You want to start a marketing campaign, but don't know what your goals should be? What are the different types of outcomes you want from running a campaign? Spreading the word, and making sales. Here I'll explain the difference, pros and cons of each and why, when and how you can achieve those goals!...
What is CRO?
Conversion Rate Optimisation (CRO) is the process of running, evaluating and adapting a campaign with specific goals to make sales. Optimising the number of conversions from leads to customers.
What is Brand Awareness?
Increasing brand awareness is the process of running a wider-spread campaign with goals to reach new leads, and increase the number of individuals who have heard of your business. Often emotive campaign, you'll want to stand out and be remembered!
CRO is essentially just math. Trial and error calculations to optimise conversions. An example would be A/B testing with two Google Adword ads, one listing product features and one listing customer benefits. The CRO team notice the benefits ad is performing a lot better, so they then create different versions of ads stating the various benefits. They keep tweaking and changing the algorithms to find the highest number of conversions possible. Will having bigger "buy now" text increase the number of people who click it? It's all about the immediate reward and individual conversions/sales.
The brand awareness team however look at the big picture. Their research would take them onto the streets, asking individuals "name 5 brands/companies who sell X product" or "when you hear the brand name, what words come to your mind?". They're interested in catching the attention of potential customers and instilling specific ideas about the business. A detailed brand identity is molded around the target market, and developed over years of brand awareness marketing campaigns. Think of Apple's brand identity, well known for being fun, innovative and user friendly. People haven't always used those words to describe "apple".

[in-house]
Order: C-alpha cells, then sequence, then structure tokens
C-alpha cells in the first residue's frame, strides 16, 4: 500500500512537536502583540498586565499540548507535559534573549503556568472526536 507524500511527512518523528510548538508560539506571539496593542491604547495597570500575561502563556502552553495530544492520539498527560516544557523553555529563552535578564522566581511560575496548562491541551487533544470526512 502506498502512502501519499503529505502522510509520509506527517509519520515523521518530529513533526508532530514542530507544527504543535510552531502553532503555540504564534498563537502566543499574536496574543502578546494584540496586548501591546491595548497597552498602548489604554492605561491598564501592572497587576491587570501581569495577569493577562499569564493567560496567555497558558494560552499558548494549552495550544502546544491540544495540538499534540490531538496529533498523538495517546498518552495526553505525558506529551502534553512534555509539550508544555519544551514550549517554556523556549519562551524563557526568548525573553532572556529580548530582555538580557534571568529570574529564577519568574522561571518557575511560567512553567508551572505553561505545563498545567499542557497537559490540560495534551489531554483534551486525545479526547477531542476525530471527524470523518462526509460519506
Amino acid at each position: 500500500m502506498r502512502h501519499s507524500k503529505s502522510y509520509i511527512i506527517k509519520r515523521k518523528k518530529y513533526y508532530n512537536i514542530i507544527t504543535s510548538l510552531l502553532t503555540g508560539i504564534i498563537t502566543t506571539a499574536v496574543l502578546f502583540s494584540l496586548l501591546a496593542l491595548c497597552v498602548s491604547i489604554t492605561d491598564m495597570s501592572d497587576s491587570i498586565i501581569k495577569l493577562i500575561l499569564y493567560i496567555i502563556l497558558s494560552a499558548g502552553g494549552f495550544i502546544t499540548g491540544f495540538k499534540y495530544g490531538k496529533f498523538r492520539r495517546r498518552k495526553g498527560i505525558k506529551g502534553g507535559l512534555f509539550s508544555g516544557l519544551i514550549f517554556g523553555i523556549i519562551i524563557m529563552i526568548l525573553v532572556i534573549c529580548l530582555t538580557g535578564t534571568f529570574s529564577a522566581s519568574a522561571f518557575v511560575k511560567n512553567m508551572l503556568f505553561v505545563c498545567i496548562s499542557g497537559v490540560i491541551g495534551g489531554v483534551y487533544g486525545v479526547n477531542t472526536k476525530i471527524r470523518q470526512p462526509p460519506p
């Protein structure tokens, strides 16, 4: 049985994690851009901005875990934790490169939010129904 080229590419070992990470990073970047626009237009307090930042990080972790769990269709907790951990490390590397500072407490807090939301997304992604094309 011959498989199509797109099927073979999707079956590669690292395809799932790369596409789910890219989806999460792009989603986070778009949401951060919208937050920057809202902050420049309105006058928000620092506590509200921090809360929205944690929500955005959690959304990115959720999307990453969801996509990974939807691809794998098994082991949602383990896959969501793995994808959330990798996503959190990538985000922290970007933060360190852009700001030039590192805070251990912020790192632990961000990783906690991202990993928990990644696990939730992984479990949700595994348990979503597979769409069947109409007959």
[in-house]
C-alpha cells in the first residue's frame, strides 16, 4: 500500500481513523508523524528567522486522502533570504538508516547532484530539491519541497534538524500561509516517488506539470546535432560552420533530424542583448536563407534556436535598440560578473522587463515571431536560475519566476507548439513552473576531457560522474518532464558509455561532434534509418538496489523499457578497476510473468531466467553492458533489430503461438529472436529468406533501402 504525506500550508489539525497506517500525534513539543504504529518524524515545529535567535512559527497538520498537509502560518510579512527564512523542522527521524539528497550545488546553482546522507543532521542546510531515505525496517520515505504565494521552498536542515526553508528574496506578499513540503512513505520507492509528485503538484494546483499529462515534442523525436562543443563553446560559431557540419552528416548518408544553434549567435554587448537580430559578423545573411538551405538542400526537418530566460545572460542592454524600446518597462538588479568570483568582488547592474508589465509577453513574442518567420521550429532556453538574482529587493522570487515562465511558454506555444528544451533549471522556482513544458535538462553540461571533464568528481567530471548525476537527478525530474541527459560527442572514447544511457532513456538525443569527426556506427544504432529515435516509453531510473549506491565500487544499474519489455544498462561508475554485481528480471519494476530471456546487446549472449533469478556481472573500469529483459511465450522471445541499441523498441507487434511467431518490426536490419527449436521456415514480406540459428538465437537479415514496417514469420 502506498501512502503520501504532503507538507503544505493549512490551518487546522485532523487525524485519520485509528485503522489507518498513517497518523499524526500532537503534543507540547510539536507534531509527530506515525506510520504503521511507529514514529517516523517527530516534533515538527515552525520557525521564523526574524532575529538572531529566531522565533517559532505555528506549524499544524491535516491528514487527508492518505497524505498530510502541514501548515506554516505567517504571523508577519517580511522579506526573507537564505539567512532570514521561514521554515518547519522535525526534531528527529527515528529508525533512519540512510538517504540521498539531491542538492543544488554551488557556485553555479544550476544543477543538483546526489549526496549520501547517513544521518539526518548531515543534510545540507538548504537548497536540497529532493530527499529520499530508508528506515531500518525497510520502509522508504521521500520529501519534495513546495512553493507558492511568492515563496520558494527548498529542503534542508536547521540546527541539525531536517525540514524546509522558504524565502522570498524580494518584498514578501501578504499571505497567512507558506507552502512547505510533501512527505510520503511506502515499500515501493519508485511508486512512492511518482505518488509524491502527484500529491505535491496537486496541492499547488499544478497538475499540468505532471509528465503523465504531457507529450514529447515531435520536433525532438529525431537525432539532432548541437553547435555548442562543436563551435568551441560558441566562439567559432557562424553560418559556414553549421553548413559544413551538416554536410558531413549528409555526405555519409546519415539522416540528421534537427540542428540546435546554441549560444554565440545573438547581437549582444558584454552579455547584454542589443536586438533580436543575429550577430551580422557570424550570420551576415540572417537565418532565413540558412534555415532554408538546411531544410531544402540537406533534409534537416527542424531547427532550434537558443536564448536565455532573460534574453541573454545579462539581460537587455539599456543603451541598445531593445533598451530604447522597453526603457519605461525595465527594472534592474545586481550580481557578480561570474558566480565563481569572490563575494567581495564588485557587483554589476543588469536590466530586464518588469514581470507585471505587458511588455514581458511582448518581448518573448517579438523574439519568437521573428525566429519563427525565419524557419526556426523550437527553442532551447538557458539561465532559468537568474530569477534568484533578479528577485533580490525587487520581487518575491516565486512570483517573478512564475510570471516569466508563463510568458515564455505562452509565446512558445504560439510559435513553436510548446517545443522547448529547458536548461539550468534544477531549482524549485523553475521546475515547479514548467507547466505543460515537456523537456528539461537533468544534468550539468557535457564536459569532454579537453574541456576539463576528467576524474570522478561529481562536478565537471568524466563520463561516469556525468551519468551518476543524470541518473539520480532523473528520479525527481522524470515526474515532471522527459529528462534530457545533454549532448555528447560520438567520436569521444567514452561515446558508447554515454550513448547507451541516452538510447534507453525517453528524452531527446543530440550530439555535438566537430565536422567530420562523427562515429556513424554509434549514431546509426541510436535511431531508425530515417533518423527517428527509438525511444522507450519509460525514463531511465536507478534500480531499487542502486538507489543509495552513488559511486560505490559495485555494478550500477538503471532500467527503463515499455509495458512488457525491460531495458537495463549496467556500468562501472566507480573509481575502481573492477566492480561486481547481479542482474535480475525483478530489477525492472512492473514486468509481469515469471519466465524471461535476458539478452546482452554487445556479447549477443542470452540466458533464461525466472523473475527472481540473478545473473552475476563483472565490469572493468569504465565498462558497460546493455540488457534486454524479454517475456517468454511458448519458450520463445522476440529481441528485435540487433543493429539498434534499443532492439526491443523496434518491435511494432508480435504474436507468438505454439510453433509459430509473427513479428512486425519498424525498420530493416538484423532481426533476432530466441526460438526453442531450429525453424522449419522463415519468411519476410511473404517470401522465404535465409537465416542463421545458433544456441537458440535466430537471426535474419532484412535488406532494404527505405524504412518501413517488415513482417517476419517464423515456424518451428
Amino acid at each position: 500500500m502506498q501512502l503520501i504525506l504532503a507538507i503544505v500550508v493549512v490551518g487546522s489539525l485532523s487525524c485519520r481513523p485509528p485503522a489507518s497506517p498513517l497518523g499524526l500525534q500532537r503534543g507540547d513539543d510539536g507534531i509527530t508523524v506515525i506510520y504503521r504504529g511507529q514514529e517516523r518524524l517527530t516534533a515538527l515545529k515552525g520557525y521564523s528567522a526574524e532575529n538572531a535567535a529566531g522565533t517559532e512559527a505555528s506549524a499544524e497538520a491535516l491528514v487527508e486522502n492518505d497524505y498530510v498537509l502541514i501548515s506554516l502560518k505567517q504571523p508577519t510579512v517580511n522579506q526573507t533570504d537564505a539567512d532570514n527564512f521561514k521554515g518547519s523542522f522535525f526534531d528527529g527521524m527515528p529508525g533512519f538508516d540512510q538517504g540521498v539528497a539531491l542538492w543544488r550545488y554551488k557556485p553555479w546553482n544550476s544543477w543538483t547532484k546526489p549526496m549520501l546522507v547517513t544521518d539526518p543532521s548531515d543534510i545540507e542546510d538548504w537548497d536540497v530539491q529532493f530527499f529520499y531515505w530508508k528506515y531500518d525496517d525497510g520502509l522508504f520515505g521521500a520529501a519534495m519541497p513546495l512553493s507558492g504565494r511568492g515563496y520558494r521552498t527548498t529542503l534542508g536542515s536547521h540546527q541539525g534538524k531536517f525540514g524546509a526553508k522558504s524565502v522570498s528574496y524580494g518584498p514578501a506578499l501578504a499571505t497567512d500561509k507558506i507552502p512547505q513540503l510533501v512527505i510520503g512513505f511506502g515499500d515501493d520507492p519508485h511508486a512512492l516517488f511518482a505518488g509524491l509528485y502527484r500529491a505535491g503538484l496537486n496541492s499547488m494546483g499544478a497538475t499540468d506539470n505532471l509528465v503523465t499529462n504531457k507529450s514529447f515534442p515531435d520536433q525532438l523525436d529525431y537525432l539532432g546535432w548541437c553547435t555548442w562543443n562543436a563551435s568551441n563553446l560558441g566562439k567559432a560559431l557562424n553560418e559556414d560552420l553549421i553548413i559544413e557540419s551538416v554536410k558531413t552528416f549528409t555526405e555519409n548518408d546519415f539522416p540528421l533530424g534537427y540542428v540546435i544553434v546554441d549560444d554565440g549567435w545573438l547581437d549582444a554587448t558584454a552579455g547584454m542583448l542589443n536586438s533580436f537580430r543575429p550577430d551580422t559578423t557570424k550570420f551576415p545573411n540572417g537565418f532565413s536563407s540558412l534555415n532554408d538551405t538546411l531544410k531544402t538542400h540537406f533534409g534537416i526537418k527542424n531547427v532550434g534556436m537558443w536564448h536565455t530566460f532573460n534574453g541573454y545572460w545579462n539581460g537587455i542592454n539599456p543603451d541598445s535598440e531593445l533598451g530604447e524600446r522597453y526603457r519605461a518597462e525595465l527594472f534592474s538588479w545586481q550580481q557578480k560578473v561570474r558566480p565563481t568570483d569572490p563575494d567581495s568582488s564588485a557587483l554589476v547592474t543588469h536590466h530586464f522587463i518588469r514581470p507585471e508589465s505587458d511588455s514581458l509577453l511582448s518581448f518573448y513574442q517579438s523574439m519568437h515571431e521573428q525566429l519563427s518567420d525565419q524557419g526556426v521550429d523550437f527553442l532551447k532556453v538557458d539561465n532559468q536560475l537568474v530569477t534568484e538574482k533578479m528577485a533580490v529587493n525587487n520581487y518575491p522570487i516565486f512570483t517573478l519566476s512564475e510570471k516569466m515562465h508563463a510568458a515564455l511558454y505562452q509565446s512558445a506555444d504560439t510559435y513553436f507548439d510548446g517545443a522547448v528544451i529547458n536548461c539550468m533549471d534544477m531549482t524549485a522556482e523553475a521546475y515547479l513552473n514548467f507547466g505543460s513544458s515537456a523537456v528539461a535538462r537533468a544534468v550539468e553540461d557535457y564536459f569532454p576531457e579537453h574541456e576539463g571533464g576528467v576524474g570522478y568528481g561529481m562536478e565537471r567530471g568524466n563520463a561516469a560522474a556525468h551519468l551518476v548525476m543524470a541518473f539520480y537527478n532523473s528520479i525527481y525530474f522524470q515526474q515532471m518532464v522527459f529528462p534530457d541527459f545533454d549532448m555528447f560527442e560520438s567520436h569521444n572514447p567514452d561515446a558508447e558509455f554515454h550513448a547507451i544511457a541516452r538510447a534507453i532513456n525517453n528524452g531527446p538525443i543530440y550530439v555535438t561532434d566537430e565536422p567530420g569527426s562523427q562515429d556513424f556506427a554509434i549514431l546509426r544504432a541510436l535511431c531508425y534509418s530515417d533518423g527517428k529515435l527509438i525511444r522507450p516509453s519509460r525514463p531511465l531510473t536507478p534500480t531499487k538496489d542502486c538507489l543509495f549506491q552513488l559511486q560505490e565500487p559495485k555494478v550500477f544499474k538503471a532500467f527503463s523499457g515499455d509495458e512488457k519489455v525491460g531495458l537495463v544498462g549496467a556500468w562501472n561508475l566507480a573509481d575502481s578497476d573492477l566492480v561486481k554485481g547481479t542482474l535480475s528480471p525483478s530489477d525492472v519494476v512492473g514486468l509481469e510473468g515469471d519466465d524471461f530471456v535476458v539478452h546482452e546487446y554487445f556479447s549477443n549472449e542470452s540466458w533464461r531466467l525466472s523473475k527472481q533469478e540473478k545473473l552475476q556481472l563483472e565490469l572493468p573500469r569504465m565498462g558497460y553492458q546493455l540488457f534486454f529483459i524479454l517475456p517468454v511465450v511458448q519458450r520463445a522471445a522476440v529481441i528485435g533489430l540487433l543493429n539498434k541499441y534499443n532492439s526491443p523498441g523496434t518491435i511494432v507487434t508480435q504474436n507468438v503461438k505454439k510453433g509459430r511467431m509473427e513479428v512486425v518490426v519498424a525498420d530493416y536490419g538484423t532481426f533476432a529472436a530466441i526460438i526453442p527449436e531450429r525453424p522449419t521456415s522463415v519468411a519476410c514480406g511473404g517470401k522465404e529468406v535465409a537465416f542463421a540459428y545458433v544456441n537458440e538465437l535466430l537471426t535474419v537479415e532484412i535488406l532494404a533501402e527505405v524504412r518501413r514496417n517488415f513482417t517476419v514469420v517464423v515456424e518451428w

Which one? Isn't it obvious?
All comes down to the bottom line: increased sales! CRO! Right? ... Not always.
STORY TIME: Intel processors!
Below is a graph that shows Intel's annual revenue over the years (in millions).
In 1991 Intel first launched it's "Intel inside" campaign.
Now let's pretend we were the web design CRO team for Intel at the time, and let's say the Intel branding team comes to us and requests “Intel Inside” to feature on all the company web pages selling the processors.
We - as any CRO would be - are confused with a slogan about Intel processors inside computers when our pages are selling the processors themselves. It seems pretty strange. Nevertheless, we run some A/B tests and the conversion rates are worse with the “Intel Inside” messaging, arguing against the branding team to include it.
Little did we know that the "Intel inside" slogan was so consistent across customers buying computers that it became a recognized and requested brand and a rally cry for manufacturers to carry the "Intel Inside" mark on their computers.
Of course a lot of Intel's success is attributed to the computer boom in the 90s and 2000s, But the 'Intel Inside' branding has left it as the most requested and therefore world-leading processor supplier.
Having marketing campaigns to promote your brand identity and increase brand awareness are just as important as marketing campaigns aimed to increase conversions/sales. There's a fine balance that relies heavily on growth strategies, market research and customer feedback to determine which campaign to do next.
If you're after some help in finding out what sort of campaign your business should focus on next: